UN chief Antonio Guterres upset by CAA
- ‘Necessary to prevent Statelessness when laws are changed’
- CAA offers citizenship to non-Muslim persecuted minorities
Islamabad: Amid concerns over India's Citizenship Amendment Act and the proposed National Register of Citizens (NRC), UN chief Antonio Guterres has said it is necessary to do everything to prevent "statelessness" when a nationality law is changed. Guterres, who was on a three-day visit to Pakistan, when asked whether he was concerned about new laws in India during an interview, said,
"Of course (I am concerned). Because this is an area in which the relevant UN body is quite active." "The present High Commissioner for Refugees is quite active to this situation like many others like this. Because there is risk of Statelessness created by those national laws," the UN Secretary General told Dawn News TV.
"It is absolutely essential when a nationality law is changed, the statelessness is prevented. Because when basic right of anyone anywhere is to have a country that a person calls his, then everything should be done in order to avoid statelessness," he said. The new citizenship law passed by the Indian Parliament in December 2019 offers citizenship to non-Muslim persecuted religious minorities from Pakistan, Bangladesh and Afghanistan.
After the enactment of the law, protests erupted across the country over fears that it may marginalise the minority Muslim community. The Indian government has maintained that the CAA is an internal matter of the country and stressed that the goal is to protect the oppressed minorities of neighbouring countries.
The NRC has been prepared to identify genuine Indian citizens living in Assam since March 24, 1971, or before, and identify illegal Bangladeshi migrants in the state. Out of 3.3 crore applicants, over 19 lakh people were excluded from the final NRC published on August 30. On Kashmir, Guterres said two reports by the UN High Commissioner on Kashmir played an important role in "clarifying exactly what is happening" there and "it is essential that these reports are taken seriously".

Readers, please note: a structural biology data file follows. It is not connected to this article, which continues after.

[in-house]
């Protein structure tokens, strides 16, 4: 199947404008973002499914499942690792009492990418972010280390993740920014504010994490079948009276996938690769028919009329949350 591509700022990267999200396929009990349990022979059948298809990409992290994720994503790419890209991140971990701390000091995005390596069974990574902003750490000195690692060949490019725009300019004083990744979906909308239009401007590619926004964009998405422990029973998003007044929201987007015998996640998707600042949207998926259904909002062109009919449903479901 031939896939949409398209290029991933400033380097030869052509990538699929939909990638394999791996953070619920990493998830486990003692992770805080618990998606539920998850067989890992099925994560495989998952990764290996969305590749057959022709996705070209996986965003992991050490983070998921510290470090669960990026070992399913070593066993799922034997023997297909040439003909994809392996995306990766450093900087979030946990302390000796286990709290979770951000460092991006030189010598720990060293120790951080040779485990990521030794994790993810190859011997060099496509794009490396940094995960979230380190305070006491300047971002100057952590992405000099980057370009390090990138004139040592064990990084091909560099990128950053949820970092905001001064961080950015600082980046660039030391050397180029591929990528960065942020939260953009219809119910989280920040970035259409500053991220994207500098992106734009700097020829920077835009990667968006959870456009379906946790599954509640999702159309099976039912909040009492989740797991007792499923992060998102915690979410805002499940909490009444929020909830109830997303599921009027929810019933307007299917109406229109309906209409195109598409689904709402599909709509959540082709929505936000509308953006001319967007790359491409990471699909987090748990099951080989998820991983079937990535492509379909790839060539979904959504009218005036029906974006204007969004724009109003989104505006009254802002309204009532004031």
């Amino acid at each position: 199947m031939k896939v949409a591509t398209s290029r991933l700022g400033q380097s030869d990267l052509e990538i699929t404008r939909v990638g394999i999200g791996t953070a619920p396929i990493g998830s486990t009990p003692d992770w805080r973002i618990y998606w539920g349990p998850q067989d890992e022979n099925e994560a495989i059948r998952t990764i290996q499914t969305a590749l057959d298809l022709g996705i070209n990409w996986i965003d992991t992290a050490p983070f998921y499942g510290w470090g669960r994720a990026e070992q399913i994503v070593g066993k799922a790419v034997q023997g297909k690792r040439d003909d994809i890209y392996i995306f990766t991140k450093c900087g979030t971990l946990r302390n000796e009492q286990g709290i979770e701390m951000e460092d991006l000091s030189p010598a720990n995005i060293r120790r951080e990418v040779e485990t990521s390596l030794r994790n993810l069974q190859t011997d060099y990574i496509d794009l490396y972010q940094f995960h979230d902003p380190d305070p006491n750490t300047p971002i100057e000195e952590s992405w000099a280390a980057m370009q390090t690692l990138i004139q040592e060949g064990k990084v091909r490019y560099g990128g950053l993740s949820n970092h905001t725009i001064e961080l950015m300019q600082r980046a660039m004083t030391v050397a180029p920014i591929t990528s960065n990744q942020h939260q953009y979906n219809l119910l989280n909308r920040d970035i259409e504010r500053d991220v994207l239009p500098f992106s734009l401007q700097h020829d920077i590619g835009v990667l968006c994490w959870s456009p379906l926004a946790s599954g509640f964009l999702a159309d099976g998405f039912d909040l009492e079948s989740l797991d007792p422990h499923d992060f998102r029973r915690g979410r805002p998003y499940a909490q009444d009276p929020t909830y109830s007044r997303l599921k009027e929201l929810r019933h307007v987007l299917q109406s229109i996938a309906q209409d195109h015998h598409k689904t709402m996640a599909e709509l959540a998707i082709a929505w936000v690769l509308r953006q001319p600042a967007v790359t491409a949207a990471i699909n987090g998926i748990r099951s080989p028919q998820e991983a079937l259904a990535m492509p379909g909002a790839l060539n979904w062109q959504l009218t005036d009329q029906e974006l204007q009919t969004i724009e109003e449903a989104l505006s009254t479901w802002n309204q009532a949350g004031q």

Guterres on Sunday said in Islamabad that he was concerned over the situation in Kashmir, and that he was ready to mediate between India and Pakistan to resolve the long pending issue.
Reacting to his offer, India said the real issue needed to be addressed is to vacate territories "illegally and forcibly" occupied by Pakistan. "India's position has not changed. Jammu and Kashmir has been, is, and will continue to be an integral part of India.
The issue that needs to be addressed is that of vacation of the territories illegally and forcibly occupied by Pakistan," the Ministry of External Affairs said in New Delhi.
"Further issues, if any, would be discussed bilaterally. There is no role or scope for third-party mediation," it said. India revoked Jammu and Kashmir's special status on August 5. Reacting to India's move, Pakistan downgraded diplomatic ties with New Delhi and expelled the Indian High Commissioner. When asked why the UN has failed to constitute a high-powered inquiry commission to go to Kashmir and investigate alleged rights violations, the Secretary General said: "Only the governing bodies of the UN or the Security Council can make that decision, but these reports are credible, relevant and very important."